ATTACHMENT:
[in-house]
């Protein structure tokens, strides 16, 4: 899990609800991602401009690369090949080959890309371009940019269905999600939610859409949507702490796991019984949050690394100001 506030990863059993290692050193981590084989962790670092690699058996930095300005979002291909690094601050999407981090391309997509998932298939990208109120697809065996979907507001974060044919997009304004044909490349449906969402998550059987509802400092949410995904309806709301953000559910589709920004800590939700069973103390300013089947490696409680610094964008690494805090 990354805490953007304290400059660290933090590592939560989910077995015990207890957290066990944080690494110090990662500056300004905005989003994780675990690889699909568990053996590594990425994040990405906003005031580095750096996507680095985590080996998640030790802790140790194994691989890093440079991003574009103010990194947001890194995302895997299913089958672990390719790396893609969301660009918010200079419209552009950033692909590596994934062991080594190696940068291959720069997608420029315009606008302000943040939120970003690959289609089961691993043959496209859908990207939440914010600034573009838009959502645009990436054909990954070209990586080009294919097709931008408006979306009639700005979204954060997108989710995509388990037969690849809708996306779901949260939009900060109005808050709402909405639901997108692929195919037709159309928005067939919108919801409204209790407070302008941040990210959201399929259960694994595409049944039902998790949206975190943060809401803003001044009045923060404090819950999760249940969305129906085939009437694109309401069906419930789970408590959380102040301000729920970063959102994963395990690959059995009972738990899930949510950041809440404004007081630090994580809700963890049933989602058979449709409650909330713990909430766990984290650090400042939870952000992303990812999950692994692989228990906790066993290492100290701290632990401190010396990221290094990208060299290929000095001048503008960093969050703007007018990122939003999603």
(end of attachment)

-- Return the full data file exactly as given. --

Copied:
[in-house]
């Protein structure tokens, strides 16, 4: 899990609800991602401009690369090949080959890309371009940019269905999600939610859409949507702490796991019984949050690394100001 506030990863059993290692050193981590084989962790670092690699058996930095300005979002291909690094601050999407981090391309997509998932298939990208109120697809065996979907507001974060044919997009304004044909490349449906969402998550059987509802400092949410995904309806709301953000559910589709920004800590939700069973103390300013089947490696409680610094964008690494805090 990354805490953007304290400059660290933090590592939560989910077995015990207890957290066990944080690494110090990662500056300004905005989003994780675990690889699909568990053996590594990425994040990405906003005031580095750096996507680095985590080996998640030790802790140790194994691989890093440079991003574009103010990194947001890194995302895997299913089958672990390719790396893609969301660009918010200079419209552009950033692909590596994934062991080594190696940068291959720069997608420029315009606008302000943040939120970003690959289609089961691993043959496209859908990207939440914010600034573009838009959502645009990436054909990954070209990586080009294919097709931008408006979306009639700005979204954060997108989710995509388990037969690849809708996306779901949260939009900060109005808050709402909405639901997108692929195919037709159309928005067939919108919801409204209790407070302008941040990210959201399929259960694994595409049944039902998790949206975190943060809401803003001044009045923060404090819950999760249940969305129906085939009437694109309401069906419930789970408590959380102040301000729920970063959102994963395990690959059995009972738990899930949510950041809440404004007081630090994580809700963890049933989602058979449709409650909330713990909430766990984290650090400042939870952000992303990812999950692994692989228990906790066993290492100290701290632990401190010396990221290094990208060299290929000095001048503008960093969050703007007018990122939003999603």